Vladimir Chlouba ’16
Majors: International relations and economics
Hometown: Louny, Czech Republic
Internship: United Nations Information Center, Windhoek, Namibia
‘Always willing to learn’
Chlouba’s work took him into the field to see how U.N. aid was used, often at primary schools located in areas of extreme poverty. He was struck by the dedication of the students he encountered. “Many of the children I met came to school barefoot, with an empty stomach, yet they were always willing to learn.”
My internship gave me the opportunity to see with my own eyes how development aid is used and, perhaps most importantly, where it is truly needed. It is one thing to crunch data with the help of quantitative models and quite another thing to see how many Namibian children live. Liberal arts education, as I see it, is about connecting the theory learned in a classroom with practical experience. I believe that it will be my international experience that will make me a competitive candidate when it comes to looking into graduate studies.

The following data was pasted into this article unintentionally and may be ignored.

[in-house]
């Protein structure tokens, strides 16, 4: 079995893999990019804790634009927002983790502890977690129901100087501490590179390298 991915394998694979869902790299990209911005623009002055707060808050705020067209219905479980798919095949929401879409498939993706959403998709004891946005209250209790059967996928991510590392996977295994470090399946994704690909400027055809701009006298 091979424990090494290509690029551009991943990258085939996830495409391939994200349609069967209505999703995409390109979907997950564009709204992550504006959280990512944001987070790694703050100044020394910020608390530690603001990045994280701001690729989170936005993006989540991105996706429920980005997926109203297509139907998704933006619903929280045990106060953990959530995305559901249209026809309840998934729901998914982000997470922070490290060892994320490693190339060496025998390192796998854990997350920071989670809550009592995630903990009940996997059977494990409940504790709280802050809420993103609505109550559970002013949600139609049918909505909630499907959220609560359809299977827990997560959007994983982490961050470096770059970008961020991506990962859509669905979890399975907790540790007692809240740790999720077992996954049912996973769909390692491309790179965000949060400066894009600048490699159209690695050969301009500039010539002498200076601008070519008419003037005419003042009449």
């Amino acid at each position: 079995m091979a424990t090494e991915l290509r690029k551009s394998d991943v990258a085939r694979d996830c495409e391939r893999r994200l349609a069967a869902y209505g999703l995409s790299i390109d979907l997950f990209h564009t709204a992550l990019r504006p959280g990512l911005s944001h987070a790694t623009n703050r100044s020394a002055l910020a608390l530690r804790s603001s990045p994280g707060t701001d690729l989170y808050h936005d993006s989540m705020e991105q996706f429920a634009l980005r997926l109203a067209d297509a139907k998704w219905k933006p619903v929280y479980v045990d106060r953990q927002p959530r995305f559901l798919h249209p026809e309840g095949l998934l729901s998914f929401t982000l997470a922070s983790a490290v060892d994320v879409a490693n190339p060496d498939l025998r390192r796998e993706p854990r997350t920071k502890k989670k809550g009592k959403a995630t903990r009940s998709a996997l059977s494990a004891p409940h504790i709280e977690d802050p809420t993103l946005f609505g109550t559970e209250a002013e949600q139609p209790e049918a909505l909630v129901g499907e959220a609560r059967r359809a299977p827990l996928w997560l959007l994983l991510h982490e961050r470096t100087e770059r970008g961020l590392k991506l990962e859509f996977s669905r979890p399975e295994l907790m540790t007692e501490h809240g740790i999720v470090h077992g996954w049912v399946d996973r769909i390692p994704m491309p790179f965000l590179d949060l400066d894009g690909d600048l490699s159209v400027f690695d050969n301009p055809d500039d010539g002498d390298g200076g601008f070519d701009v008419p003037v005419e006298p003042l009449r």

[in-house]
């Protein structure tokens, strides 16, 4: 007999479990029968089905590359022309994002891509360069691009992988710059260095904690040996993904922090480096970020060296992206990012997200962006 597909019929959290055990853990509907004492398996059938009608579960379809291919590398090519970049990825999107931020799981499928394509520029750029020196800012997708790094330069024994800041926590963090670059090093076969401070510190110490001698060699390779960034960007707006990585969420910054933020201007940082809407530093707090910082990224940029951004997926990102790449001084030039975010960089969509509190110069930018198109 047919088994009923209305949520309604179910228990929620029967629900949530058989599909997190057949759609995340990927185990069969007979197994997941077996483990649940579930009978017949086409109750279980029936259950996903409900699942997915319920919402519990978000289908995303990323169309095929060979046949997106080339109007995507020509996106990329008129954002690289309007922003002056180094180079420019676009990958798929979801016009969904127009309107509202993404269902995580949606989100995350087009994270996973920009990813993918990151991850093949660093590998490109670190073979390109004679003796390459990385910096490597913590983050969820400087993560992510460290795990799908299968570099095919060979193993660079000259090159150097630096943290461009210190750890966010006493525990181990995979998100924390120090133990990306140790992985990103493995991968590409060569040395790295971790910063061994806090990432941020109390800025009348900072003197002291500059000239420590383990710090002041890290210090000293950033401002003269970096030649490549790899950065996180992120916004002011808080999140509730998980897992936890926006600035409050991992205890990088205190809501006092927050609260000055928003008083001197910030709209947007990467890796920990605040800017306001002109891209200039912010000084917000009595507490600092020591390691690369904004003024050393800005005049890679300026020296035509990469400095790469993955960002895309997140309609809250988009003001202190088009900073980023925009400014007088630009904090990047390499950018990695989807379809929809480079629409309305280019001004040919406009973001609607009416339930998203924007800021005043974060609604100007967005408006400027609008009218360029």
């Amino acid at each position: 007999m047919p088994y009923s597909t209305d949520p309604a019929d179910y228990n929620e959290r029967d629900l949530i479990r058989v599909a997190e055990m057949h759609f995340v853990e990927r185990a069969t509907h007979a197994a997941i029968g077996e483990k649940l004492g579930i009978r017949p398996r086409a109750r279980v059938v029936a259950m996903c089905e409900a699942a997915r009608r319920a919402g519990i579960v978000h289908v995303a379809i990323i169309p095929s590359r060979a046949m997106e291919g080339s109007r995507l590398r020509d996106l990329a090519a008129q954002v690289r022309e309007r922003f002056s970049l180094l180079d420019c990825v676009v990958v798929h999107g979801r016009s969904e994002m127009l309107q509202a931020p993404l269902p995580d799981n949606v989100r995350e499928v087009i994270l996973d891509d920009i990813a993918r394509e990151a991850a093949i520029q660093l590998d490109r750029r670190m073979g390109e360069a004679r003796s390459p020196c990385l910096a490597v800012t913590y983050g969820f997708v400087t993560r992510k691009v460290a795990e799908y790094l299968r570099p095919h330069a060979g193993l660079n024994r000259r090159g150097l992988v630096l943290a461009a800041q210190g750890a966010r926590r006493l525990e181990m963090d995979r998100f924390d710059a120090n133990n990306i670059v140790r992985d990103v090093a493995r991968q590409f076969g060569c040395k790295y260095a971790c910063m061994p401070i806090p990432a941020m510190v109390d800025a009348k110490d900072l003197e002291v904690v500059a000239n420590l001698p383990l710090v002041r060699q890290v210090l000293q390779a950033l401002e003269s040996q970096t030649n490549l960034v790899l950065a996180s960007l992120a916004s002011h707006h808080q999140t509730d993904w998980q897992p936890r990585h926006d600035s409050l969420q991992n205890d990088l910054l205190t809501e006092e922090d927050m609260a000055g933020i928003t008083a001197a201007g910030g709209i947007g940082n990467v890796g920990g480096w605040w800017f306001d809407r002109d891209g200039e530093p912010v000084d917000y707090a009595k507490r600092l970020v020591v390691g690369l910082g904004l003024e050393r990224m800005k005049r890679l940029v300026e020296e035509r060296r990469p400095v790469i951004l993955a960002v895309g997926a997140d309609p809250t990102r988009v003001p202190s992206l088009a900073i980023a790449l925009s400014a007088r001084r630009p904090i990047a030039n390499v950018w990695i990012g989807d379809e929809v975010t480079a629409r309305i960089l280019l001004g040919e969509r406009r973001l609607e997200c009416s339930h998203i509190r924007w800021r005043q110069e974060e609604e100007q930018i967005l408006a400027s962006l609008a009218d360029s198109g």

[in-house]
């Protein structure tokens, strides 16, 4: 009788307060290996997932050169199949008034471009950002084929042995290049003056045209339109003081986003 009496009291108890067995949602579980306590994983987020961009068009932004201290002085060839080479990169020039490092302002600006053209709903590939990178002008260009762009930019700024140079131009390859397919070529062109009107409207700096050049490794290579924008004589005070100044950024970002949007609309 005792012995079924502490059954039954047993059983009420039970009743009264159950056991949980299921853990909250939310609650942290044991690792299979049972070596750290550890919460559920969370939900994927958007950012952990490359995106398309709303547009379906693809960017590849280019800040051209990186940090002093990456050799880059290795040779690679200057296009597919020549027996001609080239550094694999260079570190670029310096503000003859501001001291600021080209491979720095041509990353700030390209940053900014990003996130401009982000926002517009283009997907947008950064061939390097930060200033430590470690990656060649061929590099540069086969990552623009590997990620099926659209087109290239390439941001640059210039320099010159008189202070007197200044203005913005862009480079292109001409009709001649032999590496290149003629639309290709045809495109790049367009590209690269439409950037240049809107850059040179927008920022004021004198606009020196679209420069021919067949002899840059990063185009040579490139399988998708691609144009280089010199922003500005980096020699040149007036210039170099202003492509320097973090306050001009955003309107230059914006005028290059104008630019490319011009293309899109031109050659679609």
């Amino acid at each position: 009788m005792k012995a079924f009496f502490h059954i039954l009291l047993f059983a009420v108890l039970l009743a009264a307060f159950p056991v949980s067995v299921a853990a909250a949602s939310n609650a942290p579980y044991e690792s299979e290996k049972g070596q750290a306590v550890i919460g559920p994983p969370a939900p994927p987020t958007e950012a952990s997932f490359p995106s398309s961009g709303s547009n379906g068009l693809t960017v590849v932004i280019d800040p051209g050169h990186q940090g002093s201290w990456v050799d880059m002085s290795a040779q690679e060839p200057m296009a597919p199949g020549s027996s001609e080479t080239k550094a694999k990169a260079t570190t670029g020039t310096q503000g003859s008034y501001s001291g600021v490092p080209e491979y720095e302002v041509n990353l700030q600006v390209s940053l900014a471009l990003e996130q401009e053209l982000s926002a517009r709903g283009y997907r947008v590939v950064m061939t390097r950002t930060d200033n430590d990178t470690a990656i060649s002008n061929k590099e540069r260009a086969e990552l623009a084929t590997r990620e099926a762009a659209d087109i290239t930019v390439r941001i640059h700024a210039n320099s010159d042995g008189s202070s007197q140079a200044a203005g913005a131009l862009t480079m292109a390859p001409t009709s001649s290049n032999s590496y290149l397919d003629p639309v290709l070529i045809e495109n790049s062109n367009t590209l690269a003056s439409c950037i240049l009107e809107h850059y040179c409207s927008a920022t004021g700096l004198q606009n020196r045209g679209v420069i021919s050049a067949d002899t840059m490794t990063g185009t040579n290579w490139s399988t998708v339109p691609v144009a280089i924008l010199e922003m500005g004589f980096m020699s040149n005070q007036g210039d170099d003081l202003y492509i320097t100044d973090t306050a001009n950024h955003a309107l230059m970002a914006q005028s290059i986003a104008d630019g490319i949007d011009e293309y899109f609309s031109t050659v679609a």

Claire Lingham ’16
Major: East Asian studies
Hometown: Holliston, Massachusetts
Internship: Changyu Wine Company, Yinchuan, China
The perfect pairing
With an interest in wine and a proficient speaker of Mandarin, Lingham said Changyu was a great fit. She had the opportunity to act as a translator and marketer in the imports and exports department at the company’s headquarters, as well as travel across China to attend business meetings as a translator for English and French business partners. Lingham also went into the field—literally—to see how the wine is made.
Whether in the office, the labs or the field, I was always using my Chinese and getting great practice. My goal is to graduate Conn fluent in Mandarin.
Joey Mercado ’16
Major: Gender and women’s studies
Hometown: Chicago, Illinois
Internship: Safe Futures, New London, Connecticut
Advocating for others